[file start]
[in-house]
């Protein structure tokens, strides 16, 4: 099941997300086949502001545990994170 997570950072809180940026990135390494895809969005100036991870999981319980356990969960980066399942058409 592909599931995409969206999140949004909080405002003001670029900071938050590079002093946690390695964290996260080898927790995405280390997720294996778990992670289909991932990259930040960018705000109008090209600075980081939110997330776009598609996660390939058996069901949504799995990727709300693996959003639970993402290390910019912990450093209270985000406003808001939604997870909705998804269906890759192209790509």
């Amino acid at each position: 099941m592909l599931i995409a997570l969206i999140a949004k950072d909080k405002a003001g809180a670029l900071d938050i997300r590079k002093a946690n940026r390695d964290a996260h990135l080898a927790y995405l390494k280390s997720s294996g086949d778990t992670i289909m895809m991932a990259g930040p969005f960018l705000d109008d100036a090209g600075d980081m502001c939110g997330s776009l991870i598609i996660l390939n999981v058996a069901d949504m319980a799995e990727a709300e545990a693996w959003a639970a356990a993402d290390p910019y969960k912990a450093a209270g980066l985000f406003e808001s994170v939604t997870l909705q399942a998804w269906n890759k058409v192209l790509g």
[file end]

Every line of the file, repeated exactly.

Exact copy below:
[in-house]
């Protein structure tokens, strides 16, 4: 099941997300086949502001545990994170 997570950072809180940026990135390494895809969005100036991870999981319980356990969960980066399942058409 592909599931995409969206999140949004909080405002003001670029900071938050590079002093946690390695964290996260080898927790995405280390997720294996778990992670289909991932990259930040960018705000109008090209600075980081939110997330776009598609996660390939058996069901949504799995990727709300693996959003639970993402290390910019912990450093209270985000406003808001939604997870909705998804269906890759192209790509």
């Amino acid at each position: 099941m592909l599931i995409a997570l969206i999140a949004k950072d909080k405002a003001g809180a670029l900071d938050i997300r590079k002093a946690n940026r390695d964290a996260h990135l080898a927790y995405l390494k280390s997720s294996g086949d778990t992670i289909m895809m991932a990259g930040p969005f960018l705000d109008d100036a090209g600075d980081m502001c939110g997330s776009l991870i598609i996660l390939n999981v058996a069901d949504m319980a799995e990727a709300e545990a693996w959003a639970a356990a993402d290390p910019y969960k912990a450093a209270g980066l985000f406003e808001s994170v939604t997870l909705q399942a998804w269906n890759k058409v192209l790509g």